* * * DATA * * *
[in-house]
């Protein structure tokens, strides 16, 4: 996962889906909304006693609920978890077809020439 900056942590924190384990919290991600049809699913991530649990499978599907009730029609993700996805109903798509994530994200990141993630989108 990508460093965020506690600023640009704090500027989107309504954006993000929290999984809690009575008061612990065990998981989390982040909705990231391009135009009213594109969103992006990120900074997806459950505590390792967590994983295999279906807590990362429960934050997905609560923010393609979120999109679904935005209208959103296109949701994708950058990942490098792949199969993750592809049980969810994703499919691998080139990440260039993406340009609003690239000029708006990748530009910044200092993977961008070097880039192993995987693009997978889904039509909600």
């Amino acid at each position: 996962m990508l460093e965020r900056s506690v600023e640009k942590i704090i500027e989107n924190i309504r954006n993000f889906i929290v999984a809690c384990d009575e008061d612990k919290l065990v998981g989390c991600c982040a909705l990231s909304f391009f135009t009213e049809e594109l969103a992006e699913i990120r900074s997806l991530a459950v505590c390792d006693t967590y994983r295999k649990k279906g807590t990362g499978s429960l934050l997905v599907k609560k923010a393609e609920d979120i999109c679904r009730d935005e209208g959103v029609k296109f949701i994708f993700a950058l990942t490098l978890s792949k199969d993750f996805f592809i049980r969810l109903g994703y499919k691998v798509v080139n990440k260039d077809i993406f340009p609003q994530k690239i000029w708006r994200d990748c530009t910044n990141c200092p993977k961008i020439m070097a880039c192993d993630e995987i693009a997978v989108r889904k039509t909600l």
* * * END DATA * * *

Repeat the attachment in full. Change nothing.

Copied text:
[in-house]
């Protein structure tokens, strides 16, 4: 996962889906909304006693609920978890077809020439 900056942590924190384990919290991600049809699913991530649990499978599907009730029609993700996805109903798509994530994200990141993630989108 990508460093965020506690600023640009704090500027989107309504954006993000929290999984809690009575008061612990065990998981989390982040909705990231391009135009009213594109969103992006990120900074997806459950505590390792967590994983295999279906807590990362429960934050997905609560923010393609979120999109679904935005209208959103296109949701994708950058990942490098792949199969993750592809049980969810994703499919691998080139990440260039993406340009609003690239000029708006990748530009910044200092993977961008070097880039192993995987693009997978889904039509909600």
């Amino acid at each position: 996962m990508l460093e965020r900056s506690v600023e640009k942590i704090i500027e989107n924190i309504r954006n993000f889906i929290v999984a809690c384990d009575e008061d612990k919290l065990v998981g989390c991600c982040a909705l990231s909304f391009f135009t009213e049809e594109l969103a992006e699913i990120r900074s997806l991530a459950v505590c390792d006693t967590y994983r295999k649990k279906g807590t990362g499978s429960l934050l997905v599907k609560k923010a393609e609920d979120i999109c679904r009730d935005e209208g959103v029609k296109f949701i994708f993700a950058l990942t490098l978890s792949k199969d993750f996805f592809i049980r969810l109903g994703y499919k691998v798509v080139n990440k260039d077809i993406f340009p609003q994530k690239i000029w708006r994200d990748c530009t910044n990141c200092p993977k961008i020439m070097a880039c192993d993630e995987i693009a997978v989108r889904k039509t909600l």